Download Biotech- Life by Contagion Luciana Parisi PDF

TitleBiotech- Life by Contagion Luciana Parisi
Tags Mitochondrion Natural Selection
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Theory, Culture & Society

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DOI: 10.1177/0263276407078711

2007 24: 29Theory Culture Society
Luciana Parisi

Biotech: Life by Contagion



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Page 2

Biotech
Life by Contagion

Luciana Parisi

Introduction

IN 1994, the merging of biotech corporations Merck & Co. and WashingtonUniversity gave birth to Genbank, which launched, for the first time,clones on the market. Since then, clones have become part of the
commercial world of genetic engineering, DNA maps and, recently,
pharmacogenomics.1 In particular, the reproduction of life – from cells to
embryos – without sexual mating has entered the biotech market. A new
(but also ancient) mode of sex, bacterial sex (the non-copulatory trans-
mission of genetic material) is now the motor of this commercial engineer-
ing of life, which moves beyond species barriers. Bacterial sex is the
transmission of information across phyla and lineages. Bacteria (non-
nucleated bounded cells) continuously modify their genetic make-up whilst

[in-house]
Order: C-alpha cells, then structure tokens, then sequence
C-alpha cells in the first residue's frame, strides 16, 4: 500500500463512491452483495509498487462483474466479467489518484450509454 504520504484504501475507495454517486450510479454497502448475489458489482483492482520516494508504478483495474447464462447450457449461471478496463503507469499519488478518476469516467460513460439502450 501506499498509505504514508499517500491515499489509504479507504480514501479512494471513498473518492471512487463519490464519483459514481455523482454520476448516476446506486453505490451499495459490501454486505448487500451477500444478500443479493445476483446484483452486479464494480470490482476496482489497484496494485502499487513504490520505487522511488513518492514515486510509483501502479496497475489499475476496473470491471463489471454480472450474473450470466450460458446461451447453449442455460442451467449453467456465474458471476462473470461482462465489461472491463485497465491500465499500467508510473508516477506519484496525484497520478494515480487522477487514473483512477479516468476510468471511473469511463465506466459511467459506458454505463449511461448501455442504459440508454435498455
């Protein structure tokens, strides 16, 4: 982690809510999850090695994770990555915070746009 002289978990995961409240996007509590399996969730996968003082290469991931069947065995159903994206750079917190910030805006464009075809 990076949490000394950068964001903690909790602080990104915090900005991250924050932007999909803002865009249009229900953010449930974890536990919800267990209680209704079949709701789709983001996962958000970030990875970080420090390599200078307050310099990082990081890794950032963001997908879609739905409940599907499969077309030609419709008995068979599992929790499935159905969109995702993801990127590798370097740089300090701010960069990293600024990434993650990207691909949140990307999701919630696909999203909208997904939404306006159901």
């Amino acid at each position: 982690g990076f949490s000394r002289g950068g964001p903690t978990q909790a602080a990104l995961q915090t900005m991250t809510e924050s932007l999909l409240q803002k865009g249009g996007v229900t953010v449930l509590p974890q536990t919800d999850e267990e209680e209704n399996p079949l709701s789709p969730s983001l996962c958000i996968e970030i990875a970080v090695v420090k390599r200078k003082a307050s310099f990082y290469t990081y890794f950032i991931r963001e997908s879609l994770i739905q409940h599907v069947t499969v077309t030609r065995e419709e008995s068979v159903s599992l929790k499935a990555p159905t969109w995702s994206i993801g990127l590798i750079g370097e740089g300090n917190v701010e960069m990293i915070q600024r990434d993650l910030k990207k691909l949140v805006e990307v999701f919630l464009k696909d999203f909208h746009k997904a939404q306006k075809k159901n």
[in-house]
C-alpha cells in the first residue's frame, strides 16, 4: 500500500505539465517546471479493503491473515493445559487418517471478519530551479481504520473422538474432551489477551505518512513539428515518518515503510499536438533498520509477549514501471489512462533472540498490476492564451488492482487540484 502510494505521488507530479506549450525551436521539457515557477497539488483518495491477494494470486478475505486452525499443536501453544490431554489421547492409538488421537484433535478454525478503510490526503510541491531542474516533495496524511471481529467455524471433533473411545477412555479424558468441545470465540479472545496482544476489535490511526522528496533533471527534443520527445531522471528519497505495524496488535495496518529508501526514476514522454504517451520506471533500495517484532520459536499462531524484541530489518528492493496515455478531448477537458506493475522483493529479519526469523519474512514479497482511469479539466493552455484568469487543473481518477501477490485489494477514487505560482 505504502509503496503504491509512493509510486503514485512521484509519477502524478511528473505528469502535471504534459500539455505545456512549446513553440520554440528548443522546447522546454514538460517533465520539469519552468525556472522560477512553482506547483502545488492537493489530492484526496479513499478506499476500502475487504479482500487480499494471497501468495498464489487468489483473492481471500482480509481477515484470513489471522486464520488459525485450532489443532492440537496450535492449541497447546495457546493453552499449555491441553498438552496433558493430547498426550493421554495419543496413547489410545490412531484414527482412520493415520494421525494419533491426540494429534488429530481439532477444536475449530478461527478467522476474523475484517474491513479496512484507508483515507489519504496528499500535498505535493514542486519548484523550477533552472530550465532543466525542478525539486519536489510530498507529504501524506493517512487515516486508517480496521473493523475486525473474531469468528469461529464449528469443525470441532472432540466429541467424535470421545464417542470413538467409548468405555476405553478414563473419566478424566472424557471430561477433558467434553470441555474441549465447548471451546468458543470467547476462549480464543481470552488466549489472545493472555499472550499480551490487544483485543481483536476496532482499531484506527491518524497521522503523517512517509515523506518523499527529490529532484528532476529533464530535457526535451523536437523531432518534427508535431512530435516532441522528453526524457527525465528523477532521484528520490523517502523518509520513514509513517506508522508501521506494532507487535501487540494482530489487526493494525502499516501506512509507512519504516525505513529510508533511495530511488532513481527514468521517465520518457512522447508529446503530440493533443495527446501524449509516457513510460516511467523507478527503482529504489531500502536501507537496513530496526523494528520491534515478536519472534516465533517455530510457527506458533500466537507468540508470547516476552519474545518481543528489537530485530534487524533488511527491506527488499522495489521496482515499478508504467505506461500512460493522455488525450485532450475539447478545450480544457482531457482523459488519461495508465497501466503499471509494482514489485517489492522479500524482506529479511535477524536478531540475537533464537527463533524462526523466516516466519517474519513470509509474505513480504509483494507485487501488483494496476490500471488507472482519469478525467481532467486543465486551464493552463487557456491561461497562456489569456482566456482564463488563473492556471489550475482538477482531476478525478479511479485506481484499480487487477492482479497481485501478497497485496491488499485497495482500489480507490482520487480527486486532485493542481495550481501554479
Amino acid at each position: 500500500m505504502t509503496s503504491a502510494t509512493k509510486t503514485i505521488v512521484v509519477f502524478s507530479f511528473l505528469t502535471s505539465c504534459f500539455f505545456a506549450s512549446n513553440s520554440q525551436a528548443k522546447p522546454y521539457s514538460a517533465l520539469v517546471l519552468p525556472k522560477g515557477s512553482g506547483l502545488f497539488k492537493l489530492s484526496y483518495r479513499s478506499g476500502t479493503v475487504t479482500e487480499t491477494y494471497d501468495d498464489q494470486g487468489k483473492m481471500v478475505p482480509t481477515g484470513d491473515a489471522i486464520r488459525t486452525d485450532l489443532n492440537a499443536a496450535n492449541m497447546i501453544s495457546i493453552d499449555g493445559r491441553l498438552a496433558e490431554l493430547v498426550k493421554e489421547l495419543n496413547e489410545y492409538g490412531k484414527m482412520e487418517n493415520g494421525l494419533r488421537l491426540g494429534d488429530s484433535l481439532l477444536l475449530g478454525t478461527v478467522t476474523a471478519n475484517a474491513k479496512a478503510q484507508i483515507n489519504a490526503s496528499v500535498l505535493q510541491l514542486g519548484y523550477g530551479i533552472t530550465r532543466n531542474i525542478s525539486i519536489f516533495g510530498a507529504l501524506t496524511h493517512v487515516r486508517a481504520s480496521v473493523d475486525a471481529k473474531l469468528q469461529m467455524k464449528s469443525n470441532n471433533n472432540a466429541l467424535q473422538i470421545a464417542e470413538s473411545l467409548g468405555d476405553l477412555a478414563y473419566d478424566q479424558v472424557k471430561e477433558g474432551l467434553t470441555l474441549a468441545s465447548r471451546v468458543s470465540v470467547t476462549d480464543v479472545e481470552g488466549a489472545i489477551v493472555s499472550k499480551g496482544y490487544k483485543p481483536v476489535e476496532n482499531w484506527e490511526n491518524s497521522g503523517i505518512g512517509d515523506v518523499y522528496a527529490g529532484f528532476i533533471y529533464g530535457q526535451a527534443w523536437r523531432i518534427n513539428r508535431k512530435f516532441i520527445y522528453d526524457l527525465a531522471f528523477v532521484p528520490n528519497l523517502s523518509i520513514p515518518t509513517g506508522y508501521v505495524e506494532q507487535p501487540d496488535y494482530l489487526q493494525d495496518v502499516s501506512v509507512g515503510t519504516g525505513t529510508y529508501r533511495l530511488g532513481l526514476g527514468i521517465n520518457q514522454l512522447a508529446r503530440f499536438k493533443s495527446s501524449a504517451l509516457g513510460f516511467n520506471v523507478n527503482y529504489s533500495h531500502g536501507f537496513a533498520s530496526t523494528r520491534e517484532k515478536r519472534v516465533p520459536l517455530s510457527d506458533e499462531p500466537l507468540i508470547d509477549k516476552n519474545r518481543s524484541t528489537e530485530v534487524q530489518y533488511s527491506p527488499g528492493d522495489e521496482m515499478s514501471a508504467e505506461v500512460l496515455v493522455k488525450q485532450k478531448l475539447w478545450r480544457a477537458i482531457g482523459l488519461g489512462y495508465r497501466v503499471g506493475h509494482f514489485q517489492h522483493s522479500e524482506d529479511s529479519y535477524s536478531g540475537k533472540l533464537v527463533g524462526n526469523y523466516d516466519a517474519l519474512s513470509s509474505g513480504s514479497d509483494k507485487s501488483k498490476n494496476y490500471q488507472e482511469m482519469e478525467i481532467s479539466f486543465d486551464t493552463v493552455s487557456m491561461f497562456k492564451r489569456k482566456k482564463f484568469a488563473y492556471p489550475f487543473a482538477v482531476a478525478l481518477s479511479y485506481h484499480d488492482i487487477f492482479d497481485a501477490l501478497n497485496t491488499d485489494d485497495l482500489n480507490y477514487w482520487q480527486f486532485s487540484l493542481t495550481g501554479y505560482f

infecting new cells. This sex by contagion has become fundamental to
biotech’s task of redesigning life.

The impact of biotech has mainly been discussed as a new frontier in
the history of evolution. It could be argued that biotech’s celebration of the
end of organic nature reinforces the ontological belief in the gradual
progression of life towards higher levels of complexity: a sort of optimizing
process leading to ever increasing fitness.2 In a sense, the manipulation of
cells, genes and ultimate life appears to dwell in the Darwinian and neo-
Darwinian logic of evolution: the adaptation of the fittest units of life (from
organisms to genes) regulated by a supervising natural selection. The indi-
vidual organism or gene selected will leave better fitted offspring than the
organism or gene whose variations have not been selected. It is important
to acknowledge here that this logic of evolution has not passed through the
hands of Biotech’s advocates without alteration.3 Indeed, in the history of
evolutionary theory there have been remarkable changes since Darwin. In

! Theory, Culture & Society 2007 (SAGE, Los Angeles, London, New Delhi, and Singapore),
Vol. 24(6): 29–52
DOI: 10.1177/0263276407078711

029-052 078711 Parisi (D) 5/11/07 09:17 Page 29

at University of North Carolina at Chapel Hill on August 12, 2013tcs.sagepub.comDownloaded from

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